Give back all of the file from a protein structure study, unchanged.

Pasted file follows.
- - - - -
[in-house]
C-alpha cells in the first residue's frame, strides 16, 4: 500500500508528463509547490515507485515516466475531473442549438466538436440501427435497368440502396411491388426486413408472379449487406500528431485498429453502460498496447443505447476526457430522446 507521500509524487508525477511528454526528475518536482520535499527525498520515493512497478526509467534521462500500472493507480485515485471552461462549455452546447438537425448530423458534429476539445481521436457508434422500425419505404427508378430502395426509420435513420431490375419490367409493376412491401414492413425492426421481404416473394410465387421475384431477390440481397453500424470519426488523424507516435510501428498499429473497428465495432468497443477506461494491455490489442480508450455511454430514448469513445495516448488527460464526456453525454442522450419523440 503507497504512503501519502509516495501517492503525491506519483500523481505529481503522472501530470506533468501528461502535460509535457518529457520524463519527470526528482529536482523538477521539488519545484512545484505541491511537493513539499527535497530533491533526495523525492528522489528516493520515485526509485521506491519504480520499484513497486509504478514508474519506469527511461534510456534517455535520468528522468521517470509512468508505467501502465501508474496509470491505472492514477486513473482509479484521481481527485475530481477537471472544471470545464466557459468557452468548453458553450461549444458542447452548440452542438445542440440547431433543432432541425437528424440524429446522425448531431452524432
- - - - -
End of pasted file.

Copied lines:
[in-house]
C-alpha cells in the first residue's frame, strides 16, 4: 500500500508528463509547490515507485515516466475531473442549438466538436440501427435497368440502396411491388426486413408472379449487406500528431485498429453502460498496447443505447476526457430522446 507521500509524487508525477511528454526528475518536482520535499527525498520515493512497478526509467534521462500500472493507480485515485471552461462549455452546447438537425448530423458534429476539445481521436457508434422500425419505404427508378430502395426509420435513420431490375419490367409493376412491401414492413425492426421481404416473394410465387421475384431477390440481397453500424470519426488523424507516435510501428498499429473497428465495432468497443477506461494491455490489442480508450455511454430514448469513445495516448488527460464526456453525454442522450419523440 503507497504512503501519502509516495501517492503525491506519483500523481505529481503522472501530470506533468501528461502535460509535457518529457520524463519527470526528482529536482523538477521539488519545484512545484505541491511537493513539499527535497530533491533526495523525492528522489528516493520515485526509485521506491519504480520499484513497486509504478514508474519506469527511461534510456534517455535520468528522468521517470509512468508505467501502465501508474496509470491505472492514477486513473482509479484521481481527485475530481477537471472544471470545464466557459468557452468548453458553450461549444458542447452548440452542438445542440440547431433543432432541425437528424440524429446522425448531431452524432